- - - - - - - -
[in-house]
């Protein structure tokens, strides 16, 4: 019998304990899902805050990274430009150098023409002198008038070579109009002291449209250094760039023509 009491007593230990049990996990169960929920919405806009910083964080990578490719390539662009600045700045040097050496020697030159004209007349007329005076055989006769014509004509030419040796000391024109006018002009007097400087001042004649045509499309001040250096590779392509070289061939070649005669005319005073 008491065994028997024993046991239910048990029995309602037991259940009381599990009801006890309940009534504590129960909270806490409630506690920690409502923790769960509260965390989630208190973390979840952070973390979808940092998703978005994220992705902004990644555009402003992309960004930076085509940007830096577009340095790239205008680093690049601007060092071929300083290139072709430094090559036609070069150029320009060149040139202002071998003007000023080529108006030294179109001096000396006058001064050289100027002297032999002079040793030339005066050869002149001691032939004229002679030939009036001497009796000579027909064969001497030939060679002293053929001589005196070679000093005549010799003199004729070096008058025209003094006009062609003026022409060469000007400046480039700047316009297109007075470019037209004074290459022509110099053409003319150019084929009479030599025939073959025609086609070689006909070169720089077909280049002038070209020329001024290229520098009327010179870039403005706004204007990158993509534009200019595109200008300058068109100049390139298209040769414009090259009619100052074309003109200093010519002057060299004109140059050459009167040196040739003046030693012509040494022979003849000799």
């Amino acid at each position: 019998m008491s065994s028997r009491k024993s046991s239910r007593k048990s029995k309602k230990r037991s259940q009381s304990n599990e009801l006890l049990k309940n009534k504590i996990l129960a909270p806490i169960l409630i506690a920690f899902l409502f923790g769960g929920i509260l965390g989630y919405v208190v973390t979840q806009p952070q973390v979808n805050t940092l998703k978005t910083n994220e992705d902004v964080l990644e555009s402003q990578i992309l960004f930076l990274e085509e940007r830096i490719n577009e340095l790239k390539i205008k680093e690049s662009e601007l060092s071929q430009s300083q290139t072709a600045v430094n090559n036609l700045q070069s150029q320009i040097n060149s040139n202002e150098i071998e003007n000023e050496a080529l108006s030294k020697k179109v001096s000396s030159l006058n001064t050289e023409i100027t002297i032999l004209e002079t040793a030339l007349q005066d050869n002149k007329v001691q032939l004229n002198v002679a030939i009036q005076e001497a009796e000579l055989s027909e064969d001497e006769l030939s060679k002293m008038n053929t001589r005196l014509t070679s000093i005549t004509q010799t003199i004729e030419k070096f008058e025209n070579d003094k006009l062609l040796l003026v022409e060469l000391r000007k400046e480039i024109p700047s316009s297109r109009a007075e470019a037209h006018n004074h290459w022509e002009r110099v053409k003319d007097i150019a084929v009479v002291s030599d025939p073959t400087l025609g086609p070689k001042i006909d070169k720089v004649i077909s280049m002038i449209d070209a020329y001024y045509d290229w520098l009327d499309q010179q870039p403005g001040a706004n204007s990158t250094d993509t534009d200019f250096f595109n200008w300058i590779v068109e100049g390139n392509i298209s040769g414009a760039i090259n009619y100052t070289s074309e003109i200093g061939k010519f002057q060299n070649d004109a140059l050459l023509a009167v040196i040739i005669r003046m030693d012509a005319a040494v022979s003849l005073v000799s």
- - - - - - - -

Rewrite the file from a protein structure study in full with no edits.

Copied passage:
[in-house]
């Protein structure tokens, strides 16, 4: 019998304990899902805050990274430009150098023409002198008038070579109009002291449209250094760039023509 009491007593230990049990996990169960929920919405806009910083964080990578490719390539662009600045700045040097050496020697030159004209007349007329005076055989006769014509004509030419040796000391024109006018002009007097400087001042004649045509499309001040250096590779392509070289061939070649005669005319005073 008491065994028997024993046991239910048990029995309602037991259940009381599990009801006890309940009534504590129960909270806490409630506690920690409502923790769960509260965390989630208190973390979840952070973390979808940092998703978005994220992705902004990644555009402003992309960004930076085509940007830096577009340095790239205008680093690049601007060092071929300083290139072709430094090559036609070069150029320009060149040139202002071998003007000023080529108006030294179109001096000396006058001064050289100027002297032999002079040793030339005066050869002149001691032939004229002679030939009036001497009796000579027909064969001497030939060679002293053929001589005196070679000093005549010799003199004729070096008058025209003094006009062609003026022409060469000007400046480039700047316009297109007075470019037209004074290459022509110099053409003319150019084929009479030599025939073959025609086609070689006909070169720089077909280049002038070209020329001024290229520098009327010179870039403005706004204007990158993509534009200019595109200008300058068109100049390139298209040769414009090259009619100052074309003109200093010519002057060299004109140059050459009167040196040739003046030693012509040494022979003849000799």
């Amino acid at each position: 019998m008491s065994s028997r009491k024993s046991s239910r007593k048990s029995k309602k230990r037991s259940q009381s304990n599990e009801l006890l049990k309940n009534k504590i996990l129960a909270p806490i169960l409630i506690a920690f899902l409502f923790g769960g929920i509260l965390g989630y919405v208190v973390t979840q806009p952070q973390v979808n805050t940092l998703k978005t910083n994220e992705d902004v964080l990644e555009s402003q990578i992309l960004f930076l990274e085509e940007r830096i490719n577009e340095l790239k390539i205008k680093e690049s662009e601007l060092s071929q430009s300083q290139t072709a600045v430094n090559n036609l700045q070069s150029q320009i040097n060149s040139n202002e150098i071998e003007n000023e050496a080529l108006s030294k020697k179109v001096s000396s030159l006058n001064t050289e023409i100027t002297i032999l004209e002079t040793a030339l007349q005066d050869n002149k007329v001691q032939l004229n002198v002679a030939i009036q005076e001497a009796e000579l055989s027909e064969d001497e006769l030939s060679k002293m008038n053929t001589r005196l014509t070679s000093i005549t004509q010799t003199i004729e030419k070096f008058e025209n070579d003094k006009l062609l040796l003026v022409e060469l000391r000007k400046e480039i024109p700047s316009s297109r109009a007075e470019a037209h006018n004074h290459w022509e002009r110099v053409k003319d007097i150019a084929v009479v002291s030599d025939p073959t400087l025609g086609p070689k001042i006909d070169k720089v004649i077909s280049m002038i449209d070209a020329y001024y045509d290229w520098l009327d499309q010179q870039p403005g001040a706004n204007s990158t250094d993509t534009d200019f250096f595109n200008w300058i590779v068109e100049g390139n392509i298209s040769g414009a760039i090259n009619y100052t070289s074309e003109i200093g061939k010519f002057q060299n070649d004109a140059l050459l023509a009167v040196i040739i005669r003046m030693d012509a005319a040494v022979s003849l005073v000799s």